The Retirement of Ron Paul

Once in a generation, America encounters a non-traditional politician like Ron Paul.

As a presidential candidate, Ron Paul was principled, but unelectable. Most of his ideas involved taking a sledgehammer to voters’ most cherished assumptions. Most of his political proposals, such as shuttering the Department of Education, were too radical for the average voter to contemplate. He offered a vision that was abstract, futuristic, and conditional on America pursuing a path far different from the one it has pursued for the past four decades.

Ron Paul didn’t have the tools to appeal to most voters. Most voters do not have the inclination to develop complex or unorthodox political opinions, which require significant investments of time, energy, and intellectual effort. Rather, most people base their votes on instinct or emotion. In the process, they usually treat voting as an act of consumption—a way to signal one’s tastes, preferences, and identities.

This is why most voters are susceptible to sound bites, smears, and 30 second ads. This is also why most voters gravitate towards politicians who exude optimism, charm, dynamism, and youthful energy.

But Ron Paul was not an optimist. Indeed, it didn’t help that he often spoke of economic catastrophe and systemic collapse.

“Our present monetary system is failing. The time is ripe for fundamental monetary reform,” Ron Paul wrote in his 1982 book, The Case for Gold.

But Ron Paul had spoken too soon. In the years that have followed, America experienced booms under Reagan, Clinton, and Bush II. The Dow soared from 1,000 points in 1982 to 14,000 in 2007. And for decades, Ron Paul has been dismissed as a crank by most voters, pundits, and the mainstream media.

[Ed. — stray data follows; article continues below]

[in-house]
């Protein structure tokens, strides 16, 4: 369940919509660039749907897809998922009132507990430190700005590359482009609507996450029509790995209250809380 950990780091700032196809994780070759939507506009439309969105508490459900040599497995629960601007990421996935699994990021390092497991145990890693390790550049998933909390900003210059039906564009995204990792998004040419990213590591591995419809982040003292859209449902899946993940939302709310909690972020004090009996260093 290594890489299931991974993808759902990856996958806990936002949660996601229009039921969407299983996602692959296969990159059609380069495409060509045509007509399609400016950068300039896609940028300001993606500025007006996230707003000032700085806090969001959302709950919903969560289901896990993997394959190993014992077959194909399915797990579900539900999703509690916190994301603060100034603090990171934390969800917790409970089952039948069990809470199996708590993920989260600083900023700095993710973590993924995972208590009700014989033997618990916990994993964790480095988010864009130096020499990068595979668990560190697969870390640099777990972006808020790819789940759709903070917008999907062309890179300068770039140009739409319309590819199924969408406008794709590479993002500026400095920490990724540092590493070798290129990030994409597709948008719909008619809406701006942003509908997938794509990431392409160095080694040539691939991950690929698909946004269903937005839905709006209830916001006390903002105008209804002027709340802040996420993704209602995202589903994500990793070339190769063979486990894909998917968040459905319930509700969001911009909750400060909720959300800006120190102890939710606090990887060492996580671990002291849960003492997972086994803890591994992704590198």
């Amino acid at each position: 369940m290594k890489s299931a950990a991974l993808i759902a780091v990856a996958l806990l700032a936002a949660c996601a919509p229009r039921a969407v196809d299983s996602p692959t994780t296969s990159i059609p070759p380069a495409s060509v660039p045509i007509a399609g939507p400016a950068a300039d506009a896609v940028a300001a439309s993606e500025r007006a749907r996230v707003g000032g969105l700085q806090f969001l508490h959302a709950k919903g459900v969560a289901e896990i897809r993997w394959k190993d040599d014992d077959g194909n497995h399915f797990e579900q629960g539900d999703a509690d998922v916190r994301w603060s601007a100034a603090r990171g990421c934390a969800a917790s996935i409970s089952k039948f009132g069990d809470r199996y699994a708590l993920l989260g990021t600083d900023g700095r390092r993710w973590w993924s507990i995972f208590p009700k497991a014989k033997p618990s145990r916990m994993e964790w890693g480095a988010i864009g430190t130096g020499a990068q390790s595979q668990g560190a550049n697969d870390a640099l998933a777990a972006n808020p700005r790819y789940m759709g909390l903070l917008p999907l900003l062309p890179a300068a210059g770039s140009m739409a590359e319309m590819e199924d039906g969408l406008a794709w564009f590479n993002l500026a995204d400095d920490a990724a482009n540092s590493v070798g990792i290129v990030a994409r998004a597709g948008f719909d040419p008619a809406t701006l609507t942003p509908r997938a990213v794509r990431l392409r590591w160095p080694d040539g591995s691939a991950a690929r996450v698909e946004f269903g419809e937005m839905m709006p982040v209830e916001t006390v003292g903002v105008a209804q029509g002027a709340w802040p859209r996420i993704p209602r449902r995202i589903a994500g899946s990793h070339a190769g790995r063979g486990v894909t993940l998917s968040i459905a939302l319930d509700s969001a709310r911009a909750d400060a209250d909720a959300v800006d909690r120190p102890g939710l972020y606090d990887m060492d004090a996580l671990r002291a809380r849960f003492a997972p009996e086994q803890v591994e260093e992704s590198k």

That being said, Ron Paul’s ideas still contain a grain of truth. Basically, he thinks that the Fed prints too much currency, and that because of the resulting inflationary effect, the U.S. dollar is beginning to resemble Monopoly money.

That’s not crazy. It’s a defensible economic argument.

This does not mean that America should abolish the Fed. But it should be said that Ron Paul, a man who kept most of his investments in gold and silver mining stocks, has prospered by sticking to his principles. Seven years ago, you could buy gold for $420 an ounce and silver for $7. But today, gold has soared over $1,600, and silver over $32. That’s an annual rate of return exceeding 20 percent for both metals for the past seven years. How many stocks, bonds, or bank accounts pay that sort of rate?

No doubt some of Ron Paul’s ideas are impractical, like his suggestion that America leave the United Nations and NATO. However, a number of his basic points are based on defensible premises. For instance, he thinks that too many Americans have died fighting other people’s wars—a perfectly respectable anti-war position. He also thinks that the government wastes too much money—a perfectly respectable anti-debt position.

Ron Paul was not destined to become president because he lacked the pragmatism to build a winning political coalition. However, he is a principled politician who has thought deeply about America’s future, and some of his ideas could be integrated into a credible platform for future national elections. And even as Ron Paul steps into retirement, he leaves behind a comprehensive philosophical legacy and millions of energetic followers.

Plus, his son Rand is in the Senate. Apples don’t fall far from trees.

Chris Seck is a 3L. His column runs on Wednesdays

The views in opinion editorials, columns, and letters do not necessarily reflect the views of The Record.

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